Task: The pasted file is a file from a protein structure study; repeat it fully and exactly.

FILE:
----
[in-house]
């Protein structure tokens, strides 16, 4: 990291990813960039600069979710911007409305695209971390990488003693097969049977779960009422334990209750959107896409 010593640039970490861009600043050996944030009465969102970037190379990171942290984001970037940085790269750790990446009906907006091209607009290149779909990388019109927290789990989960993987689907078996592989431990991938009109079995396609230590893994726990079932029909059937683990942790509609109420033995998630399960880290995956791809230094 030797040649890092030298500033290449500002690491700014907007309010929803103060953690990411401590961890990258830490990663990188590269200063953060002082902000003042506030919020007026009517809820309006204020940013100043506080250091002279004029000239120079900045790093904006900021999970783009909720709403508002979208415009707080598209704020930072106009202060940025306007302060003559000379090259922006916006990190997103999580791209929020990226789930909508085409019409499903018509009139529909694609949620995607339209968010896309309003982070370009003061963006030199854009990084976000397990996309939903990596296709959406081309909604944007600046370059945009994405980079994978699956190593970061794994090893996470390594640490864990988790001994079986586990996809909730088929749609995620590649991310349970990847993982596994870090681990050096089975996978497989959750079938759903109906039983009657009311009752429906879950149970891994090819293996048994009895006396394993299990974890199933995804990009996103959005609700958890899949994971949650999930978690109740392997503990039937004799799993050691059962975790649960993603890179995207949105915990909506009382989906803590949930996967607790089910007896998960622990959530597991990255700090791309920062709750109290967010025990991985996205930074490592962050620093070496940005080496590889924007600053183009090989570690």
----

[in-house]
């Protein structure tokens, strides 16, 4: 990291990813960039600069979710911007409305695209971390990488003693097969049977779960009422334990209750959107896409 010593640039970490861009600043050996944030009465969102970037190379990171942290984001970037940085790269750790990446009906907006091209607009290149779909990388019109927290789990989960993987689907078996592989431990991938009109079995396609230590893994726990079932029909059937683990942790509609109420033995998630399960880290995956791809230094 030797040649890092030298500033290449500002690491700014907007309010929803103060953690990411401590961890990258830490990663990188590269200063953060002082902000003042506030919020007026009517809820309006204020940013100043506080250091002279004029000239120079900045790093904006900021999970783009909720709403508002979208415009707080598209704020930072106009202060940025306007302060003559000379090259922006916006990190997103999580791209929020990226789930909508085409019409499903018509009139529909694609949620995607339209968010896309309003982070370009003061963006030199854009990084976000397990996309939903990596296709959406081309909604944007600046370059945009994405980079994978699956190593970061794994090893996470390594640490864990988790001994079986586990996809909730088929749609995620590649991310349970990847993982596994870090681990050096089975996978497989959750079938759903109906039983009657009311009752429906879950149970891994090819293996048994009895006396394993299990974890199933995804990009996103959005609700958890899949994971949650999930978690109740392997503990039937004799799993050691059962975790649960993603890179995207949105915990909506009382989906803590949930996967607790089910007896998960622990959530597991990255700090791309920062709750109290967010025990991985996205930074490592962050620093070496940005080496590889924007600053183009090989570690």